According to new research by Ohio State University scientists trees are turning into gluttons. Study reveals that elevated carbon dioxide levels in the atmosphere have increased the wood volume. Not only that, but the older large trees are also bulking up due to increased carbon in our atmosphere.
Researchers found that increasing carbon levels have resulted in raising the wood volume in 10 different temperate forest groups across the US. However other factors like climate and pests also affect a tree’s volume. This suggests that nature is trying to help us by protecting the Earth’s ecology from the effects of global warming.
“Forests are taking carbon out of the atmosphere at a rate of about 13 percent of our gross emissions,” said Brent Sohngen, co-author of the study. “While we’re putting billions of tonnes of carbon dioxide into the atmosphere, we’re actually taking much of it out just by letting our forests grow.”
Although climate change has disturbed our ecosystem, trees are the exception. An increase in the levels of carbon dioxide is resulting in an increasing plant’s rate of photosynthesis. As a result, trees are growing larger. This phenomenon is known as carbon fertilization.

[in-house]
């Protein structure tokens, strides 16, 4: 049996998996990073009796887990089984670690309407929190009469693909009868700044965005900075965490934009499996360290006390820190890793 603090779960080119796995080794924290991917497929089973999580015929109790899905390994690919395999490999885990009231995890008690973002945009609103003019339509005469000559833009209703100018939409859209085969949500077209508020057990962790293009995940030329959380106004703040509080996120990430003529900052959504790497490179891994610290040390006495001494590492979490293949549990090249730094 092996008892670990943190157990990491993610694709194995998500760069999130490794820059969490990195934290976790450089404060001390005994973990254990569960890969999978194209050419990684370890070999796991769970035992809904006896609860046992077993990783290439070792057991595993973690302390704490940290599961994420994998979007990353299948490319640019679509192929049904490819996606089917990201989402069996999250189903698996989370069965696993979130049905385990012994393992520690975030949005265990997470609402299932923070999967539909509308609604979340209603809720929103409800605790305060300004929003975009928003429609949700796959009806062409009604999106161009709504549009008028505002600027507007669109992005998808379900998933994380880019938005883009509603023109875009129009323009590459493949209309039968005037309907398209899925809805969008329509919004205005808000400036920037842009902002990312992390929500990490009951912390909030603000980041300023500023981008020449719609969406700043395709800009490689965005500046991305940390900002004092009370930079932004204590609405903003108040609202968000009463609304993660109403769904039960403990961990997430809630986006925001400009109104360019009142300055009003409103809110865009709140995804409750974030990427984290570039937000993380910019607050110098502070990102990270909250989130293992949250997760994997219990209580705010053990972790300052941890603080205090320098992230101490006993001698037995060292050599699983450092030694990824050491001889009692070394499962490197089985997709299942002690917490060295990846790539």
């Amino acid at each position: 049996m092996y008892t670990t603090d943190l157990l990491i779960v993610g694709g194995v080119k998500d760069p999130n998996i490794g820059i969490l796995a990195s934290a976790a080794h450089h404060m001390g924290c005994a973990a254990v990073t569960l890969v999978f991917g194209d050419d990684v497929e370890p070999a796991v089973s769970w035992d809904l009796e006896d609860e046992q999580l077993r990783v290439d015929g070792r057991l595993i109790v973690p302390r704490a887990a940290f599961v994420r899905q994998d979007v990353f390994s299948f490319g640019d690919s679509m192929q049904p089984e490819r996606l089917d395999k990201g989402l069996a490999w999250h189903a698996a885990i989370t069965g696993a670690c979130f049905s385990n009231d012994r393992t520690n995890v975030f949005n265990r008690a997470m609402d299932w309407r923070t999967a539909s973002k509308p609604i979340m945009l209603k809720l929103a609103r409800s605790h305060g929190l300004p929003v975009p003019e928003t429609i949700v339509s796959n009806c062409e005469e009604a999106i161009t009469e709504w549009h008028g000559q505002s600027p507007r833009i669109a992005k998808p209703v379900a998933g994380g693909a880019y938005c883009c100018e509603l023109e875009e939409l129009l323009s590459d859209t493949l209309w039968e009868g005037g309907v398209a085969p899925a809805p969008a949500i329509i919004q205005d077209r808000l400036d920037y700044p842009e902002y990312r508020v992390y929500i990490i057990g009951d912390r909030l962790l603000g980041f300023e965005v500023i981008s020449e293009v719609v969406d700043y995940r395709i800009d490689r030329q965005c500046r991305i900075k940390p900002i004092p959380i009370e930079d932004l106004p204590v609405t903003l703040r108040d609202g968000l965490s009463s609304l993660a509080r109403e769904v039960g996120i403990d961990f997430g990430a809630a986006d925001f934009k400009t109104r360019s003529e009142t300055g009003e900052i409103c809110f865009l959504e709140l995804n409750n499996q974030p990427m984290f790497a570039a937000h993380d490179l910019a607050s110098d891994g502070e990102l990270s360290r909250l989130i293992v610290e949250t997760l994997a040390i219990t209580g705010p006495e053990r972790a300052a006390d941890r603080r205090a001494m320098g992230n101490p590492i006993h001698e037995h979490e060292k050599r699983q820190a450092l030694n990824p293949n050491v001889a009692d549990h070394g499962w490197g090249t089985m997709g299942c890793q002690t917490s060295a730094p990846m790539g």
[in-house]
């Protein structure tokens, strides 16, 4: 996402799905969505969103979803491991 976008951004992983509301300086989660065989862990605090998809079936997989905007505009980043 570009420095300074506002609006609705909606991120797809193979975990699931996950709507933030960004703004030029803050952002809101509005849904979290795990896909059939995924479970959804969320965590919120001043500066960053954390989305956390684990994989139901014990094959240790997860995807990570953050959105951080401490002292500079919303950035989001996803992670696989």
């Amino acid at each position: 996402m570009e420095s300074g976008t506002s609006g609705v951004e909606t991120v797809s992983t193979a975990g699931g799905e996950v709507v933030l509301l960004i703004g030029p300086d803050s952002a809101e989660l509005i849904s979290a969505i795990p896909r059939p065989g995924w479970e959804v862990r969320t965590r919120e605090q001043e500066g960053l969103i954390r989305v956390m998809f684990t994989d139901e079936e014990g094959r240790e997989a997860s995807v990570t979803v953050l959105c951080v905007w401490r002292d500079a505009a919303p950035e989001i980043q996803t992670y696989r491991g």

“It’s well known that when you put a ton of carbon dioxide in the atmosphere, it doesn’t stay up there forever,” Sohngen said. “A massive amount of it falls into the oceans, while the rest of it is taken up by trees and wetlands and those kinds of areas.”
Researchers observed that in the last 20 years, US forests have stored about 10–11% of the nation’s overall CO2 emissions. That amounts to about 700–800 million tonnes of carbon dioxide annually.
Sohngen concludes, “Carbon fertilization certainly makes it cheaper to plant trees, avoid deforestation, or do other activities related to trying to enhance the carbon sink in forests,”
“We should be planting more trees and preserving older ones because at the end of the day they’re probably our best bet for mitigating climate change.”